Americans Favor Addiction Treatment Over Criminal Prosecution
American attitudes toward drugs and drug users are changing. A few decades ago Americans wanted stiff mandatory sentencing for drug users and dealers. This has led to crowded prisons, strained state budgets and little headway in terms of changing drug behavior. A recent poll revealed that two-thirds of Americans are in favor of drug treatment rather than criminal prosecution.
Jail Or Rehab?
The Pew Research Center has polled the country on this subject and says that Americans would rather see offenders with no history of violence get help as opposed to jail time. Pew talked to 1,821 U.S. adults, finding that 67 percent felt the emphasis should shift toward treatment, just over 26 percent advocated for a continued focus on punishment and seven percent said they could not decide on which course was best. The poll was conducted for one week in February 2014.
The two-thirds majority felt mandatory sentencing should not be applied to small scale crime, especially if it was marijuana-related. This is a significant shift in public opinion since as recently as 2001 more than half of polled Americans still supported strong penalties and prison sentencing for drug offenses, including marijuana.
The President and his administration have been lending voice to the move away from harsh mandatory sentencing. Prosecutors show less support for the idea, but so far President Obama has enjoyed Congressional support from both sides of the aisle when he suggests eliminating most mandatory sentences.
The poll discovered that 49 percent support the legalization of medical marijuana use, and 39 percent support legalizing recreational use. Just 16 percent maintain that marijuana should continue as an illegal substance in this country. But nearly all those polled, on both sides of the issue, expressed the belief that marijuana will eventually become a legal substance in America.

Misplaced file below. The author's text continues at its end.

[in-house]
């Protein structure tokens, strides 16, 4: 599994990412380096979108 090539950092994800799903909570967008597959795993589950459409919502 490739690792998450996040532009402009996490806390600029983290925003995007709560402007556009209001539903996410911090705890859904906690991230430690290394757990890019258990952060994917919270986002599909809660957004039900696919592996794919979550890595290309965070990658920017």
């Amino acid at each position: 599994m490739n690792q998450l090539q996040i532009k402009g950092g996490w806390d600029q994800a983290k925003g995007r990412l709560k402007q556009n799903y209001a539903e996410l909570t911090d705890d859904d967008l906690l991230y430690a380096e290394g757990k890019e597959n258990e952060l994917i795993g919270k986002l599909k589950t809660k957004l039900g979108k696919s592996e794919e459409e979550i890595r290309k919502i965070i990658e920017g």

This is a notable change in public sentiment. Back in 2010 Pew reported that 41 percent supported legalization, while a majority – 52 percent – still thought the drug should be illegal. The new poll is essentially a flip of prior attitudes. At the moment medical marijuana use is legal in 20 states and recreational use is legal in two.
The prevailing attitude among Americans seems to be that a person should be free to use marijuana as long as they do it in the privacy of their own home. Even though they favor loosening the laws surrounding marijuana use, Pew reported that 63 percent did not want people to use it in public, and 44 percent did not want to have a dealer present on the street where they live.
Americans appear ready to give up on the fight against marijuana, but they still have some misgivings. Many are concerned that when marijuana is more available more young people will be likely to give it a try. And even though the country is moving away from sending drug sellers and users to prison, they still think drugs are an issue. Over 50 percent of those polled said they thought drug abuse was a “serious problem,” and just over 30 percent said drug abuse is a “crisis.”
From the White House to ordinary households, the feeling in America seems to be “let’s put small scale drug users into treatment, rather than prison.” On the one hand Americans are ready to allow fellow citizens free access to marijuana, but at the same time they worry about where that policy may lead. The majority of Americans seem to feel that fear of punishment has not been effective in reducing drug abuse and are ready to try a new approach.